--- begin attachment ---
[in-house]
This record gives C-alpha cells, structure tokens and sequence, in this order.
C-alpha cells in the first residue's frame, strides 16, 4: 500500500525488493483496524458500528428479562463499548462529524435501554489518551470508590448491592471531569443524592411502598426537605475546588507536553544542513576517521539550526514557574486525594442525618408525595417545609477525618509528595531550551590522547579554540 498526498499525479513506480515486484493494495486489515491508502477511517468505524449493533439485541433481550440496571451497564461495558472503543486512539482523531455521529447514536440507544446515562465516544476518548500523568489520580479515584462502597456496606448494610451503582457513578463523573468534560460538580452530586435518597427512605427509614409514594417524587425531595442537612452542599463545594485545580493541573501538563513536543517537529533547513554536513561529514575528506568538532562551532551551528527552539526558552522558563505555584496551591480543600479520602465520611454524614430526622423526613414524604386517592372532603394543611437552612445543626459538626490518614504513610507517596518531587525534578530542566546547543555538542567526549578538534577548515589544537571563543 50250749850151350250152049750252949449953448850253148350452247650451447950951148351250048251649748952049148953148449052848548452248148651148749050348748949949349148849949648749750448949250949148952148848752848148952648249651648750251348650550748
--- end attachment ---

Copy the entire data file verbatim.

[in-house]
This record gives C-alpha cells, structure tokens and sequence, in this order.
C-alpha cells in the first residue's frame, strides 16, 4: 500500500525488493483496524458500528428479562463499548462529524435501554489518551470508590448491592471531569443524592411502598426537605475546588507536553544542513576517521539550526514557574486525594442525618408525595417545609477525618509528595531550551590522547579554540 498526498499525479513506480515486484493494495486489515491508502477511517468505524449493533439485541433481550440496571451497564461495558472503543486512539482523531455521529447514536440507544446515562465516544476518548500523568489520580479515584462502597456496606448494610451503582457513578463523573468534560460538580452530586435518597427512605427509614409514594417524587425531595442537612452542599463545594485545580493541573501538563513536543517537529533547513554536513561529514575528506568538532562551532551551528527552539526558552522558563505555584496551591480543600479520602465520611454524614430526622423526613414524604386517592372532603394543611437552612445543626459538626490518614504513610507517596518531587525534578530542566546547543555538542567526549578538534577548515589544537571563543 50250749850151350250152049750252949449953448850253148350452247650451447950951148351250048251649748952049148953148449052848548452248148651148749050348748949949349148849949648749750448949250949148952148848752848148952648249651648750251348650550748